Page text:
Suggestions to improve this sports model?

#1
Based on the second table "January window spend by place..." in this article, I came up with an LM attempting to determine if, in the English soccer league, there's a relationship between the average season's end ranking in the league table (there are 20 teams, three of which change every season), and average expenditure on transfers in January and team ranking in January. After a trying a few variants, the best model with which I came up looked like this:

season_final_ranking <- log(avg_january_spending + 1) + ranking_on_January_31

One glaring problem with the article is that it didn't mention at which point in January the rankings were measured, adding to the difficulty of using this model for predictions. The model summary was as follows:

ranking_on_January_31 was significant, with p < 0.001
avg_january_spending was not significant
Overall:
Residual standard error: 1.82 on 17 degrees of freedom
Multiple R-squared: 0.8939, Adjusted R-squared: 0.8814
F-statistic: 71.62 on 2 and 17 DF, p-value: 5.226e-09

Anyone have any suggestions for improving the model, or replacing it with a better variant?
 

noetsi

No cake for spunky
#2
I can't open the link given blocks. What do you mean by LM, linear model?

I would think one problem could be high multicolinearity between your IV the log of spending and the ranking because spending likely influences not just the final season ranking, but the ranking in January. There are a variety of solutions, none of them ideal. The most recommeded, creating an index of the effected IV, probably would not make conceptual sense here. You should in any case do a VIF test (available in all statistical software). John Fox wrote Regression Diagnostics which deals with this issue extensively.

Another improvement would be to add other independent variables. Its not surprising that early season success would be part of late season success, since the former is an inherent part of the later. So looking at other factors would add to your model. Journals in particular would probably want more. Could you somehow measure the strength of schedule for a team and/or managerial success in the past?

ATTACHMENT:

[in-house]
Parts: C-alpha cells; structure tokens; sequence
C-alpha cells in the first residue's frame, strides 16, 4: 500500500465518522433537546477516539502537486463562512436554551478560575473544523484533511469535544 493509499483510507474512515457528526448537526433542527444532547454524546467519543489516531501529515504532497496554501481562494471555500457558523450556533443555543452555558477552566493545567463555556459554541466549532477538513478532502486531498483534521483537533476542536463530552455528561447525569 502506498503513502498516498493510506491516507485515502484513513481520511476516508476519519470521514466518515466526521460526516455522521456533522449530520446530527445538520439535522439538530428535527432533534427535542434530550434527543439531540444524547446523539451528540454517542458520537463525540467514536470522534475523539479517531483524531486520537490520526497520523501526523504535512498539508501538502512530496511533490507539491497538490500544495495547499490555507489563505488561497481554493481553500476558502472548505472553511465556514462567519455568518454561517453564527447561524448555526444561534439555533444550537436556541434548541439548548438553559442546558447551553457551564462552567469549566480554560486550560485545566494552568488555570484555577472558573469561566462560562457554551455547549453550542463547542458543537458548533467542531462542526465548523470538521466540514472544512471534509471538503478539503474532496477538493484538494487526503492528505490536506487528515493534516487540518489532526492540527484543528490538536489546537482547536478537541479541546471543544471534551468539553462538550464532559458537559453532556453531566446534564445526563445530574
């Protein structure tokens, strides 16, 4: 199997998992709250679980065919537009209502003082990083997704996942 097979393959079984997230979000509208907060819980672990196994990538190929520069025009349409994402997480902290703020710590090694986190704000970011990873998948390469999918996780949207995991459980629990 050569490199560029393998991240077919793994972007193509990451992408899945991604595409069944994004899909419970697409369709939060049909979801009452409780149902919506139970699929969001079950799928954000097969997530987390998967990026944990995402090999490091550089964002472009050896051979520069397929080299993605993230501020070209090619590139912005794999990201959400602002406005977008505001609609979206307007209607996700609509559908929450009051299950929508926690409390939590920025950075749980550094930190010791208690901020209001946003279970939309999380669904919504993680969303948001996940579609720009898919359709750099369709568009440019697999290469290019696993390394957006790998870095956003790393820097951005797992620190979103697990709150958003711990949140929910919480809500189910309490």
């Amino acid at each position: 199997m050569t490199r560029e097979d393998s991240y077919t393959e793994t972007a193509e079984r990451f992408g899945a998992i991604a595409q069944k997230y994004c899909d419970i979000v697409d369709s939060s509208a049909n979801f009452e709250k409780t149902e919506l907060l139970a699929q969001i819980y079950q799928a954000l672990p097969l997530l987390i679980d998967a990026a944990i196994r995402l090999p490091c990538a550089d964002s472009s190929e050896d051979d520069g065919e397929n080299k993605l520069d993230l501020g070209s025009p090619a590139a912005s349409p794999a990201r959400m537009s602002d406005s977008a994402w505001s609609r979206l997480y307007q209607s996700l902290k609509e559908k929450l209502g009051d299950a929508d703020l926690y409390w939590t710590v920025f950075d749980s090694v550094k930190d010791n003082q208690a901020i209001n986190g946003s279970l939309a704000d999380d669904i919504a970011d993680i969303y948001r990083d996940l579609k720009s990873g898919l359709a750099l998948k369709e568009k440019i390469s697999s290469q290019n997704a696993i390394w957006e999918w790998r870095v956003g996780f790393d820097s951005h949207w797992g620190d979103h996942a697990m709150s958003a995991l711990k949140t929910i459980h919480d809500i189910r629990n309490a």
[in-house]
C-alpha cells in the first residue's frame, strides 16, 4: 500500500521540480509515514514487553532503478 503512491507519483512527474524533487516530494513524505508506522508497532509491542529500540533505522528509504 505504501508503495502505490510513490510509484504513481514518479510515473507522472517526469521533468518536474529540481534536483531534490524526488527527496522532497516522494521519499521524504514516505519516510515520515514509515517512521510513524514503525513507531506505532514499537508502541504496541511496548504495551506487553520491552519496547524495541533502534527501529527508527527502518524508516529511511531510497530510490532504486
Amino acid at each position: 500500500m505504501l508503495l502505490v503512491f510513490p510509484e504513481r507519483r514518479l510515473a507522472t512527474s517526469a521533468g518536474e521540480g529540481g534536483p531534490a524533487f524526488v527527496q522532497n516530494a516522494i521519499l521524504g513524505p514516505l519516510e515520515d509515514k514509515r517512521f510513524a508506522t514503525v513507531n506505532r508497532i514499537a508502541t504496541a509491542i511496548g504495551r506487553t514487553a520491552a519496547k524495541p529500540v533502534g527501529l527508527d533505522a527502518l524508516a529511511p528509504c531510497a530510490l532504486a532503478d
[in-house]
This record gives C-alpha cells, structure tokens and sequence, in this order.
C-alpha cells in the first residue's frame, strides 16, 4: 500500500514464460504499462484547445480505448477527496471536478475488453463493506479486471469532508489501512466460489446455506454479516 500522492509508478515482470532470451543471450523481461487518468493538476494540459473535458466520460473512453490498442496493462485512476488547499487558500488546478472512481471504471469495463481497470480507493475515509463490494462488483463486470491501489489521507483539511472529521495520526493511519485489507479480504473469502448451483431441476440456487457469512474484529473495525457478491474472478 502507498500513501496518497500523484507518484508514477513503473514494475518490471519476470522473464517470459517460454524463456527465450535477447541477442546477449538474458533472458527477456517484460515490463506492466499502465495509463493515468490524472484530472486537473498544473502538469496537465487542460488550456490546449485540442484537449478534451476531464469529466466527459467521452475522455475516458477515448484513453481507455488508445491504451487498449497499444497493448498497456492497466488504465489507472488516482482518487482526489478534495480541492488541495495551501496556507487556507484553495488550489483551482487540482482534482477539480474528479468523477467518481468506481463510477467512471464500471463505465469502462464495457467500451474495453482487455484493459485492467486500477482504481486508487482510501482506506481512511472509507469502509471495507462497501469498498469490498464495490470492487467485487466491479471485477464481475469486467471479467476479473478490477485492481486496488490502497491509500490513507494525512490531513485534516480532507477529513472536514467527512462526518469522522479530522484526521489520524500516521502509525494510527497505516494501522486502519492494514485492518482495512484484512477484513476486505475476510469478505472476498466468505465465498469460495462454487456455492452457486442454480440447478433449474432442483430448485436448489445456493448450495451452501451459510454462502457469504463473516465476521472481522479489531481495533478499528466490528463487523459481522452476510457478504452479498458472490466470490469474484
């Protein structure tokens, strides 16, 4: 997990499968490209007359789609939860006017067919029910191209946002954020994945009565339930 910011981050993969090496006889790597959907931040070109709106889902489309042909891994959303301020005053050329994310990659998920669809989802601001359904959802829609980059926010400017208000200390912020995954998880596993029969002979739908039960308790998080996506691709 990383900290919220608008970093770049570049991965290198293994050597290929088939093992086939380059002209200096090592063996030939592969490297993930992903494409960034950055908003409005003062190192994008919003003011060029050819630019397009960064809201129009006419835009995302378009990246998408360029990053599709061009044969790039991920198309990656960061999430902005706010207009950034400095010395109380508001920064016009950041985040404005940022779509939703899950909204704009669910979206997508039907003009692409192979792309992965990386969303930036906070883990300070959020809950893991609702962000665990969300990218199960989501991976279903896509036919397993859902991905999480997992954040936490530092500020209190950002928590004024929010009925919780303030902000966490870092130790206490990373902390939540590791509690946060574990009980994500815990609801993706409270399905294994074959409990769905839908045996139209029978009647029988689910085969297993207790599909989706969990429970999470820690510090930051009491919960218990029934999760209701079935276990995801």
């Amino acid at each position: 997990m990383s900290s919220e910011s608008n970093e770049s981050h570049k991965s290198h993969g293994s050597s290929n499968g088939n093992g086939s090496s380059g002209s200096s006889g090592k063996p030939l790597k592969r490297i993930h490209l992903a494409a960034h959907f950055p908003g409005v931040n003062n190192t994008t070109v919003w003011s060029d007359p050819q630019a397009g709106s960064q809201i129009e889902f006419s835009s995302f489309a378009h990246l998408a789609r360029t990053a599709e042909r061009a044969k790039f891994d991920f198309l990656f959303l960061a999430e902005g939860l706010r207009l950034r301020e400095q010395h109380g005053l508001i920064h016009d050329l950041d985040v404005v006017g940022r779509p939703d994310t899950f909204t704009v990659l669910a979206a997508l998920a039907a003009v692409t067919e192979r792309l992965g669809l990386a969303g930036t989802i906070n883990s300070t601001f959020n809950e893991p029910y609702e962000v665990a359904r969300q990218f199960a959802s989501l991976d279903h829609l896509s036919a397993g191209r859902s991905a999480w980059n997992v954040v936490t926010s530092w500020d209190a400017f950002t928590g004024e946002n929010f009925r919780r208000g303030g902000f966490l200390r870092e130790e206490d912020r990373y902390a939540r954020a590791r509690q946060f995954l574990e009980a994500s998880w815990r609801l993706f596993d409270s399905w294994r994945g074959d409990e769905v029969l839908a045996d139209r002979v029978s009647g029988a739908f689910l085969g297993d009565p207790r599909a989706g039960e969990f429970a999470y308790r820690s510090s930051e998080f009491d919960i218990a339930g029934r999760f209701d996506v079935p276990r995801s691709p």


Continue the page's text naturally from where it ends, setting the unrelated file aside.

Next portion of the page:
#3
Thanks, noetsi. I'd try to paste in the table, but I'm not sure if it would get this thread removed. If the link itself is not showing, it's: http://www.bbc.co.uk/sport/0/football/20793698.

Yes, by LM, I meant linear model. It does seem reasonable to inquire if January spending would have some kind of influence even over January results - assessing this in this context is confounded by the fact that the article doesn't indicate whether the January rankings they presented were from January 1st (in which case, they are not influenced by January spending at all), or later in January (in which case, they may be). I ran R's vif function (car package) over the model, and the variance inflation factor for my IVs was 1.000029, which, if I understand correctly, doesn't suggest a multicolinearity problem. It would be great to measure the strength of a schedule, but so far, I've been going strictly from the data posted in the article. I guess some of these issues could be addressed if I were able to determine the source of their data, and see if there's anything else to be gained from that source (guess I should try to do that). Thanks for the suggestions!